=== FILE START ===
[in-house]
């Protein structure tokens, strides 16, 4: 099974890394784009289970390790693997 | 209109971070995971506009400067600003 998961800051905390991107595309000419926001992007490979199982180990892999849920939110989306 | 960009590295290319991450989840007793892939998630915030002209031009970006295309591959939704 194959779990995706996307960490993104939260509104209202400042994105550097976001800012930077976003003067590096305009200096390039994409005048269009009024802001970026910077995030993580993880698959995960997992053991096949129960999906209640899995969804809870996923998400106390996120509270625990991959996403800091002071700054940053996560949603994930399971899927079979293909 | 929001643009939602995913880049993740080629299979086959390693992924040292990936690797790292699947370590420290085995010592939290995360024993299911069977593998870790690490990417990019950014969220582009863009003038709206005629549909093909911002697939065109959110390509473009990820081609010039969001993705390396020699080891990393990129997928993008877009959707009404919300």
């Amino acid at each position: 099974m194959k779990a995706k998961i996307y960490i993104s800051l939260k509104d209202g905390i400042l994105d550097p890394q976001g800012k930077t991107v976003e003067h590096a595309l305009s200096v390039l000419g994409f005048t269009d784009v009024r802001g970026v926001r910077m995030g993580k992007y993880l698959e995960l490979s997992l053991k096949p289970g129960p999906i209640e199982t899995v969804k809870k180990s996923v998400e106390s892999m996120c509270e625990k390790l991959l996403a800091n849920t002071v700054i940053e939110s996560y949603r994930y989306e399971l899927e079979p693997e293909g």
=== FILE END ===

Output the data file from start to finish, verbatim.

[in-house]
């Protein structure tokens, strides 16, 4: 099974890394784009289970390790693997 | 209109971070995971506009400067600003 998961800051905390991107595309000419926001992007490979199982180990892999849920939110989306 | 960009590295290319991450989840007793892939998630915030002209031009970006295309591959939704 194959779990995706996307960490993104939260509104209202400042994105550097976001800012930077976003003067590096305009200096390039994409005048269009009024802001970026910077995030993580993880698959995960997992053991096949129960999906209640899995969804809870996923998400106390996120509270625990991959996403800091002071700054940053996560949603994930399971899927079979293909 | 929001643009939602995913880049993740080629299979086959390693992924040292990936690797790292699947370590420290085995010592939290995360024993299911069977593998870790690490990417990019950014969220582009863009003038709206005629549909093909911002697939065109959110390509473009990820081609010039969001993705390396020699080891990393990129997928993008877009959707009404919300």
């Amino acid at each position: 099974m194959k779990a995706k998961i996307y960490i993104s800051l939260k509104d209202g905390i400042l994105d550097p890394q976001g800012k930077t991107v976003e003067h590096a595309l305009s200096v390039l000419g994409f005048t269009d784009v009024r802001g970026v926001r910077m995030g993580k992007y993880l698959e995960l490979s997992l053991k096949p289970g129960p999906i209640e199982t899995v969804k809870k180990s996923v998400e106390s892999m996120c509270e625990k390790l991959l996403a800091n849920t002071v700054i940053e939110s996560y949603r994930y989306e399971l899927e079979p693997e293909g």